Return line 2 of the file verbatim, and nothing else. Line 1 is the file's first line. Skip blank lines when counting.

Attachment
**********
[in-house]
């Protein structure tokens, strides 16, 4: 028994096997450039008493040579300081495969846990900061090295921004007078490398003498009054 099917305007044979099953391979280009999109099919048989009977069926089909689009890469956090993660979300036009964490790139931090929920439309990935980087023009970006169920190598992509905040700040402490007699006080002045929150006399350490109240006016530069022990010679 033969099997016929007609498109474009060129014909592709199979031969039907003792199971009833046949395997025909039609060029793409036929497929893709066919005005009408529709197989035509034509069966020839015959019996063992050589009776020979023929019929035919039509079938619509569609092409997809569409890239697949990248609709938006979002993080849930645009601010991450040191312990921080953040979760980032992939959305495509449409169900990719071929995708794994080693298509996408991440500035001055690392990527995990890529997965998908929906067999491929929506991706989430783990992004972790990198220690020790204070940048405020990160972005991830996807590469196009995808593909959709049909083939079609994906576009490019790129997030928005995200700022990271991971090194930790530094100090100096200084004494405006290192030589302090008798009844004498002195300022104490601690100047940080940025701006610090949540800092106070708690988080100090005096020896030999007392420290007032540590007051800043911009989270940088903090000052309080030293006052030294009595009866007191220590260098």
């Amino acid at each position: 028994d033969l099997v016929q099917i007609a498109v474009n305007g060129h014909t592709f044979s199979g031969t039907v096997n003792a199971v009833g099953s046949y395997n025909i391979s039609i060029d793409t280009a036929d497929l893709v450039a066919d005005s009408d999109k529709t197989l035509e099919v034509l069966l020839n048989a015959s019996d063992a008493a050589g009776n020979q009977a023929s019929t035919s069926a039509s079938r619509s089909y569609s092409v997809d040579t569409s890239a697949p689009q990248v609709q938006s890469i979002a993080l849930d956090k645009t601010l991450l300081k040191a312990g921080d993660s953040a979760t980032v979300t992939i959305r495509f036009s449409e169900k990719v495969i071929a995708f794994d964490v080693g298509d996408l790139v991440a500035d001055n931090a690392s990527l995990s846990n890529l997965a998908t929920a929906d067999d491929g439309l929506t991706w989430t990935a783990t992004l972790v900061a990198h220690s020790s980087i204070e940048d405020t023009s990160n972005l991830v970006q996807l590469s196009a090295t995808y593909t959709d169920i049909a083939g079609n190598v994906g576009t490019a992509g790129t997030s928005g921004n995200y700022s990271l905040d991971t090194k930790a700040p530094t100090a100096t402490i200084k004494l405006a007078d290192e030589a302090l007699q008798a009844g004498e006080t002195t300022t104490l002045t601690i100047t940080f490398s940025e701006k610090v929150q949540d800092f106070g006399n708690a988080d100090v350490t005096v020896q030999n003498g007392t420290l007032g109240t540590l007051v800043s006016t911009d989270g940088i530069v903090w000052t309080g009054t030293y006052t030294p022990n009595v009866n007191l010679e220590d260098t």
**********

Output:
């Protein structure tokens, strides 16, 4: 028994096997450039008493040579300081495969846990900061090295921004007078490398003498009054 099917305007044979099953391979280009999109099919048989009977069926089909689009890469956090993660979300036009964490790139931090929920439309990935980087023009970006169920190598992509905040700040402490007699006080002045929150006399350490109240006016530069022990010679 033969099997016929007609498109474009060129014909592709199979031969039907003792199971009833046949395997025909039609060029793409036929497929893709066919005005009408529709197989035509034509069966020839015959019996063992050589009776020979023929019929035919039509079938619509569609092409997809569409890239697949990248609709938006979002993080849930645009601010991450040191312990921080953040979760980032992939959305495509449409169900990719071929995708794994080693298509996408991440500035001055690392990527995990890529997965998908929906067999491929929506991706989430783990992004972790990198220690020790204070940048405020990160972005991830996807590469196009995808593909959709049909083939079609994906576009490019790129997030928005995200700022990271991971090194930790530094100090100096200084004494405006290192030589302090008798009844004498002195300022104490601690100047940080940025701006610090949540800092106070708690988080100090005096020896030999007392420290007032540590007051800043911009989270940088903090000052309080030293006052030294009595009866007191220590260098």